• Results During up to 27 years of follow-up, the crude incidence rate of any cardiovascular disease was 10.5, 8.4, and 6.9 per 1000 person years among exposed patients, their unaffected full siblings, and the matched unexposed individuals, respectively. In sibling based comparisons, the hazard ratio for any cardiovascular disease was 1.64 (95% confidence interval 1.45 to 1.84), with the highest subtype specific hazard ratio observed for heart failure (6.95, 1.88 to 25.68), during the first year after the diagnosis of any stress related disorder. Beyond one year, the hazard ratios became lower (overall 1.29, 1.24 to 1.34), ranging from 1.12 (1.04 to 1.21) for arrhythmia to 2.02 (1.45 to 2.82) for artery thrombosis/embolus. Stress related disorders were more strongly associated with early onset cardiovascular diseases (hazard ratio 1.40 (1.32 to 1.49) for attained age <50) than later onset ones (1.24 (1.18 to 1.30) for attained age ≥50; P for difference=0.002). Except for fatal cardiovascular diseases, these associations were not modified by the presence of psychiatric comorbidity. Analyses within the population matched cohort yielded similar results (hazard ratio 1.71 (1.59 to 1.83) for any cardiovascular disease during the first year of follow-up and 1.36 (1.33 to 1.39) thereafter).
  • Conclusion Stress related disorders are robustly associated with multiple types of cardiovascular disease, independently of familial background, history of somatic/psychiatric diseases, and psychiatric comorbidity.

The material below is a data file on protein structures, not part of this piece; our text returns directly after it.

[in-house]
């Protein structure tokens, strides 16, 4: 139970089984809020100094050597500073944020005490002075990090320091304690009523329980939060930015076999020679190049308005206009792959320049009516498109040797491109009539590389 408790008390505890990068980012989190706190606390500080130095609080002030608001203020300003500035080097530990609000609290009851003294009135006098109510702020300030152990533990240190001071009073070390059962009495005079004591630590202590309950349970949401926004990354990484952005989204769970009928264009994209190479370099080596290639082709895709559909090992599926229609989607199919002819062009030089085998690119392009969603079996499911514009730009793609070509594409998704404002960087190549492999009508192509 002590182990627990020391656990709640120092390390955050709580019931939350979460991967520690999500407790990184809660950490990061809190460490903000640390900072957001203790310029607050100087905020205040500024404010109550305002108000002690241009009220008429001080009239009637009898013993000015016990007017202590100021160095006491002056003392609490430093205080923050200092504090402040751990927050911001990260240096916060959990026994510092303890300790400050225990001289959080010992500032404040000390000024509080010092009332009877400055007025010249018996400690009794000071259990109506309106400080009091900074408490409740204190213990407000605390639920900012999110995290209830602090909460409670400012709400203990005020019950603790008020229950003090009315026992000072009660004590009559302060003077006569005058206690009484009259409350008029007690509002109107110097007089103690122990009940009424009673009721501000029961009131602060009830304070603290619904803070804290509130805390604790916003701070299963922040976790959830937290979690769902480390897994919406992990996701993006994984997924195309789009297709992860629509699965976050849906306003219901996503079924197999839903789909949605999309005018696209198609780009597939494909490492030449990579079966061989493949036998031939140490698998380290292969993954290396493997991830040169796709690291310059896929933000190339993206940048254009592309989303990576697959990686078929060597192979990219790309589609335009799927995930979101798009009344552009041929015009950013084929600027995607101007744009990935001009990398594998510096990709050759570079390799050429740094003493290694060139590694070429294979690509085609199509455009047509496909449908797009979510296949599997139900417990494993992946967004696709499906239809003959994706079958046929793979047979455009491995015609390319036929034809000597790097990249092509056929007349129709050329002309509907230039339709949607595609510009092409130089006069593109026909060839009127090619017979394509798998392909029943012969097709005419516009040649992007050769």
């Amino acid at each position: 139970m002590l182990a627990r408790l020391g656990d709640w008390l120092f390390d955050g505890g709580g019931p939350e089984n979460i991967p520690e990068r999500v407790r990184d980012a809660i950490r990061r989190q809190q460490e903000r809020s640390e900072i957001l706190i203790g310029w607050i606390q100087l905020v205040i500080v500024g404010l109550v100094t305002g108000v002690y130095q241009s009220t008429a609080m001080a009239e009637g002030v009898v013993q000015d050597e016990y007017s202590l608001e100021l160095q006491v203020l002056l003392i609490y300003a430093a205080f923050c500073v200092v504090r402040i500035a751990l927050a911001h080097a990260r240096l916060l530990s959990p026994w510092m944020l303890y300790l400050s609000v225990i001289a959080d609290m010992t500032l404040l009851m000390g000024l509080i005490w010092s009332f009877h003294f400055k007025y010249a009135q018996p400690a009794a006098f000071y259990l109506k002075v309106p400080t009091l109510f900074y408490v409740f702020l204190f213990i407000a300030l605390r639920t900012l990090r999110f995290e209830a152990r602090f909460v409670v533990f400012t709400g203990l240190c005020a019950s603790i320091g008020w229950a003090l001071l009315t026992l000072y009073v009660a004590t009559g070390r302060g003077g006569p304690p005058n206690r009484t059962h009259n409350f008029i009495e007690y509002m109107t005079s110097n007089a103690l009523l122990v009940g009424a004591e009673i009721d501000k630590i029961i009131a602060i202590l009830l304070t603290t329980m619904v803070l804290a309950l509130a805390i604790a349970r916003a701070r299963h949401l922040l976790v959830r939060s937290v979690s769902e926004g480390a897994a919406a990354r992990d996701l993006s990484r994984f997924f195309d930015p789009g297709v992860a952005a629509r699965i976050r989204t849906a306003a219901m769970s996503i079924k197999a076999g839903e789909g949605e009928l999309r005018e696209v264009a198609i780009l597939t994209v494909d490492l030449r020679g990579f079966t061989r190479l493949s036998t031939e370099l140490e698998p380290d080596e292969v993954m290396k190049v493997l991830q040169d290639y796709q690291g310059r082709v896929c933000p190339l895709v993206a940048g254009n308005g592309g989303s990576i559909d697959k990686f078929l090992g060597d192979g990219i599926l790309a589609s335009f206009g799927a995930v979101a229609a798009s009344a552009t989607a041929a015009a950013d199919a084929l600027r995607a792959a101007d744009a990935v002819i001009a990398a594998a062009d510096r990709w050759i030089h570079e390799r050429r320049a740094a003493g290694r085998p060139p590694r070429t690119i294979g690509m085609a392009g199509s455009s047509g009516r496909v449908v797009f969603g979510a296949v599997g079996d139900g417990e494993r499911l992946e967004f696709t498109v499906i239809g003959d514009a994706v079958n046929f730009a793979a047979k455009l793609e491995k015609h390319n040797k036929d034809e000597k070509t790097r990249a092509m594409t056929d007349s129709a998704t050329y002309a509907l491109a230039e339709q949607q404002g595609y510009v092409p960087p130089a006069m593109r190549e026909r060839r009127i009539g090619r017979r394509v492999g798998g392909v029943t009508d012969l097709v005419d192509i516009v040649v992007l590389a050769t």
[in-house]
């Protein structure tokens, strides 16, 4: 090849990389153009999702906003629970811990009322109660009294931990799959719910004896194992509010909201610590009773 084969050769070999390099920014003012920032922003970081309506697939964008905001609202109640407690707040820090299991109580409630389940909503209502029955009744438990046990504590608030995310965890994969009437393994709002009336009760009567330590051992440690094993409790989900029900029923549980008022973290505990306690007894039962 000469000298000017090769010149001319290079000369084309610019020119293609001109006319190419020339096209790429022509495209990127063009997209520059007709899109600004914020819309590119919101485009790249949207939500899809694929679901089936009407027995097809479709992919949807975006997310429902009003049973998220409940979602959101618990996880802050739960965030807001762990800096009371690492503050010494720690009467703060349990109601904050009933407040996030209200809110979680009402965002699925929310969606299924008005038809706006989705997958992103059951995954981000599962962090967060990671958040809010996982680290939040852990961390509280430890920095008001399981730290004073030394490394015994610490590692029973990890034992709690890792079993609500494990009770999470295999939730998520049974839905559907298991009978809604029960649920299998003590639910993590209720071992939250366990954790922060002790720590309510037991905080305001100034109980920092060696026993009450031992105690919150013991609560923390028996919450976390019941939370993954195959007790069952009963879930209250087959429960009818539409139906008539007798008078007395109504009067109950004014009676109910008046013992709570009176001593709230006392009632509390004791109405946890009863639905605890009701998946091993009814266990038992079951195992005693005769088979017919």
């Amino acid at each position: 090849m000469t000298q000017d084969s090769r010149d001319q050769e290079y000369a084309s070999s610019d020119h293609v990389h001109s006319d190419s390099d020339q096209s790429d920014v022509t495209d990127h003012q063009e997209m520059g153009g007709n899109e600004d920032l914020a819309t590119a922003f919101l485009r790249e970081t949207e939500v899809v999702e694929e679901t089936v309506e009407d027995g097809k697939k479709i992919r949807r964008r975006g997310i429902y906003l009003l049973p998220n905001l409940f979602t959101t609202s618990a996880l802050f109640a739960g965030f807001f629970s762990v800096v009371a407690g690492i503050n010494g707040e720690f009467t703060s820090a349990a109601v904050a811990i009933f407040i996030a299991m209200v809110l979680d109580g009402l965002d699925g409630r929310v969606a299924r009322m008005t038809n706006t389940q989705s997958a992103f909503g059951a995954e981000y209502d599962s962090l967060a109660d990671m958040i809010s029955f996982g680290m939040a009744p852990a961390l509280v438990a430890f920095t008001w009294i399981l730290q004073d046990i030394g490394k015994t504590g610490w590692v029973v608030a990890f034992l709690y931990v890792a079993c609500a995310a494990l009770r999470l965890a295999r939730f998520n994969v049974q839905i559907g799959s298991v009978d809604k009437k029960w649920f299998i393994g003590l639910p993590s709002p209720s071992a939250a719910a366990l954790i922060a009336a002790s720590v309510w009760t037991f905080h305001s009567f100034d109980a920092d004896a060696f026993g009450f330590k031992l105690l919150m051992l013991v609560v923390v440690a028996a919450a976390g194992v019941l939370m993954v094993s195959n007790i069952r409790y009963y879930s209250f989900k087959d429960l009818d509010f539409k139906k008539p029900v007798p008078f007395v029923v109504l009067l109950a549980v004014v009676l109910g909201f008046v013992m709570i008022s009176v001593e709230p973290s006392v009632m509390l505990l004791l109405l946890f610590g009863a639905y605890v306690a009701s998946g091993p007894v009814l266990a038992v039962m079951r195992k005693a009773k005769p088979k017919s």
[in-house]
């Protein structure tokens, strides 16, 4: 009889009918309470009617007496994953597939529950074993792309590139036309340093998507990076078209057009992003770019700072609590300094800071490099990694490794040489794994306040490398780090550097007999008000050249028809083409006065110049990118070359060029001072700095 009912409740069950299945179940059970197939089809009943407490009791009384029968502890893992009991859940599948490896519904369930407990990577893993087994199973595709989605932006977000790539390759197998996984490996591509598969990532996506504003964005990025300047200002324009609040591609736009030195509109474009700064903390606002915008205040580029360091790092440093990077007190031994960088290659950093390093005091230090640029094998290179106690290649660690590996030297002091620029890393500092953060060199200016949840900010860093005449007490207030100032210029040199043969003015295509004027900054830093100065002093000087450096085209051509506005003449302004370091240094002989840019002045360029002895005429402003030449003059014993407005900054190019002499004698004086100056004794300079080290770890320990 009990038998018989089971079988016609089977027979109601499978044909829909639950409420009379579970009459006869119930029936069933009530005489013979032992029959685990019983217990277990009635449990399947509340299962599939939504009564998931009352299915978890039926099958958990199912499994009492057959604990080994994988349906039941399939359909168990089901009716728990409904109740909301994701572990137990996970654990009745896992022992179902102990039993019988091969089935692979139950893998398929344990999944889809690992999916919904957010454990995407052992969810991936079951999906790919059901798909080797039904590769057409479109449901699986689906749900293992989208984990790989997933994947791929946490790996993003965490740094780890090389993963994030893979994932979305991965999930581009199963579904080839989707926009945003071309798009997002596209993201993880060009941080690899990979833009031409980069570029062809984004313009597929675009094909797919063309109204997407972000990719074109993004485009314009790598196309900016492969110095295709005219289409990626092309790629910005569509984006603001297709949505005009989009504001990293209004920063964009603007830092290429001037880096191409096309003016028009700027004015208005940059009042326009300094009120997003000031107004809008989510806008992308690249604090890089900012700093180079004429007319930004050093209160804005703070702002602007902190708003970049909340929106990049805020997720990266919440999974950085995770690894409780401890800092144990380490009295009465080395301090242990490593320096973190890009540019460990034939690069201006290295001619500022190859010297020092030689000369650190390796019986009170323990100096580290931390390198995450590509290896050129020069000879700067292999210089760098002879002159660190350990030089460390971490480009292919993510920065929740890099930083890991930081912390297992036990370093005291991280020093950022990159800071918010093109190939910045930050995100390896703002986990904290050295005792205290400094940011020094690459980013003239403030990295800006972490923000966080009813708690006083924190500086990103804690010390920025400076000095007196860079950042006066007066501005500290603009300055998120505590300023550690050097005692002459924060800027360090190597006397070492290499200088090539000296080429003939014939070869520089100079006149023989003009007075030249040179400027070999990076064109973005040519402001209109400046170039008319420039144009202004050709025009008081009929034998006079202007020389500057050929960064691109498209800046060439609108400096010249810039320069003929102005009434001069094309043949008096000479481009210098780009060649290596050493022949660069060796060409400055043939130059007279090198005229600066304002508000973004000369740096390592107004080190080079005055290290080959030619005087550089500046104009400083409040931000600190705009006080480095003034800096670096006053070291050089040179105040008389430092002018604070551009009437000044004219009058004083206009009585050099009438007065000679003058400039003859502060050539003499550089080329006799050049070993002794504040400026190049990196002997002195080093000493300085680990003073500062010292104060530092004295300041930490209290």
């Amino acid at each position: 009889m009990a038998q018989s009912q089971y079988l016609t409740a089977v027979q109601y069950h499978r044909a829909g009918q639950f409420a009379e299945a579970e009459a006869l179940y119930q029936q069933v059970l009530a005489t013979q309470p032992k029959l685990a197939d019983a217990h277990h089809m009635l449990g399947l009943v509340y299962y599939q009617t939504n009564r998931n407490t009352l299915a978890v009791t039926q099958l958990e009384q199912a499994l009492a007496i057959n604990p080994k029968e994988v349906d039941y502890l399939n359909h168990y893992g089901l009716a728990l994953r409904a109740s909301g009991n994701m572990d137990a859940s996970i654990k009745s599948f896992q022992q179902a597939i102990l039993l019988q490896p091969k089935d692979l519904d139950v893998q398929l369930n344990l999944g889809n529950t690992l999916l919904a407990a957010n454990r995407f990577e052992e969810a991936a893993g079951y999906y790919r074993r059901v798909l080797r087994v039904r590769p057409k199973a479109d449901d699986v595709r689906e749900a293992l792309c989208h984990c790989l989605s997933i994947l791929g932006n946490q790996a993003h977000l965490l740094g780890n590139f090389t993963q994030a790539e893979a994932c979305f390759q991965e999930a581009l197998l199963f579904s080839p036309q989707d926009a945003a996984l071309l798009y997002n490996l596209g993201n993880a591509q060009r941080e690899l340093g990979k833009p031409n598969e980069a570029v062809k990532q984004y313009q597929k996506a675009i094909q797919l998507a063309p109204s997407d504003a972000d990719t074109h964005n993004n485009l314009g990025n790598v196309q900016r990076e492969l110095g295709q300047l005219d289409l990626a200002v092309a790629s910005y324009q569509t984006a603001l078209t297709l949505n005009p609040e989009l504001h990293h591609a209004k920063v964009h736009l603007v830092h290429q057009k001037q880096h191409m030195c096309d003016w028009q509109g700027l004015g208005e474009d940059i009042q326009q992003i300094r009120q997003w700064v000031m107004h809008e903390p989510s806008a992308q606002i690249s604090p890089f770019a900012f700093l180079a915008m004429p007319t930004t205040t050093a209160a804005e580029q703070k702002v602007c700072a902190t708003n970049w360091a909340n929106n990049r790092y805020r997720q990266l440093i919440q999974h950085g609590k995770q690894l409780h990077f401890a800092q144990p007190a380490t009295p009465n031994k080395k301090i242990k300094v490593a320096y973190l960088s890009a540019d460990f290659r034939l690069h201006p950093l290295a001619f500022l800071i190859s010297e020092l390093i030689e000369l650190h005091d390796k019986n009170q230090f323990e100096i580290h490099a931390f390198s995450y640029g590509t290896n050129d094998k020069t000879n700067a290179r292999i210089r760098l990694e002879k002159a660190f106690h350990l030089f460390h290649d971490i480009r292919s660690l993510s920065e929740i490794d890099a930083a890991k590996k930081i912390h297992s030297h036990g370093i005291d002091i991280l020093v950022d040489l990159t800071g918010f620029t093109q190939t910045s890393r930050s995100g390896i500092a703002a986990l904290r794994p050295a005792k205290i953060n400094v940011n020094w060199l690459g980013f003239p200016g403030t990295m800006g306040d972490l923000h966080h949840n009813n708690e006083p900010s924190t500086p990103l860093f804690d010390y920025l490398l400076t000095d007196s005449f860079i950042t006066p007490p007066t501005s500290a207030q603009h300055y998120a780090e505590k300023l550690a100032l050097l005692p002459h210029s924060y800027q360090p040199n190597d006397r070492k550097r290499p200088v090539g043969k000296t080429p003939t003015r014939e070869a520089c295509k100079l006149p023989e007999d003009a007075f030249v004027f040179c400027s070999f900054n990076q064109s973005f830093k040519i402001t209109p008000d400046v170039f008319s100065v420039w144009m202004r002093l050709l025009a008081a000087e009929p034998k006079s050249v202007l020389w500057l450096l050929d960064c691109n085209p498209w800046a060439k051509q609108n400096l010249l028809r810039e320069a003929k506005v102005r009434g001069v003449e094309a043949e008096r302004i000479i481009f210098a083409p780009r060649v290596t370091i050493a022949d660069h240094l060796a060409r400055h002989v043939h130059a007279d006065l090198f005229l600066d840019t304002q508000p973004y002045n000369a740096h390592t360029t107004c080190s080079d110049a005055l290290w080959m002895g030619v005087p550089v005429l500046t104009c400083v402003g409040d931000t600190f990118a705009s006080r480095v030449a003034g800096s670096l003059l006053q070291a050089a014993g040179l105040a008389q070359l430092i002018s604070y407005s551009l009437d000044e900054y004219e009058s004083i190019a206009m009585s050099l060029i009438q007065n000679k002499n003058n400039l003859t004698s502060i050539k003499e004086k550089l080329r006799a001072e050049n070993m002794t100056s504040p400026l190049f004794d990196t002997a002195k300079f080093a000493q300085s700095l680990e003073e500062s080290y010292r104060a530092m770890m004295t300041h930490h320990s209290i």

The term takotsubo cardiomyopathy is known as "broken heart syndrome". It is where an emotional stress causes an ischemic cardiomyopathy. This study looked at different stressors and showed that t he time immediately after the diagnosis of a psychiatric disorder induced by stress or trauma is a vulnerable time for heart disease risk. This is especially profound in people under age 50 who showed a 49% higher risk of cardiovascular events. 

We will all likely be exposed to some sort of psychological stress or trauma in our lives. It is important for us and our physicians to understand that we are at higher risk of physical disease during this time period, especially during the first year after the event. It makes sense that in screening for heart disease we should be asking about nutrition, exercise, smoking, and stress. We should be especially aware of potential increased risk for victims of childhood psychological trauma as they may be at increased risk of premature cardiovascular disease. 

It's Never Too Late!
Physical activity reduces mortality, even if started later in life

We all know that exercise is good and reduces mortality. But can it be too late to start? Is exercise during one time of life more important than other times? This article exported these questions by analyzing data from over 315,000 AARP members living in 6 states. Not surprisingly, the authors found that the group who maintained the highest level of leisure time physical activity (LTPA) had the lowest risk of all-cause mortality (36% lower than the least active group). Those who were less active in earlier adulthood but increased activity later in life (ages 40-61) also had similar findings with 35% lower all-cause mortality, 43% decreased cardiovascular death and 16% lower cancer mortality. 

  • Importance  Although the benefits of leisure-time physical activity (LTPA) in middle age are established, the health effects of long-term participation and changes in LTPA between adolescence and middle age have not been documented.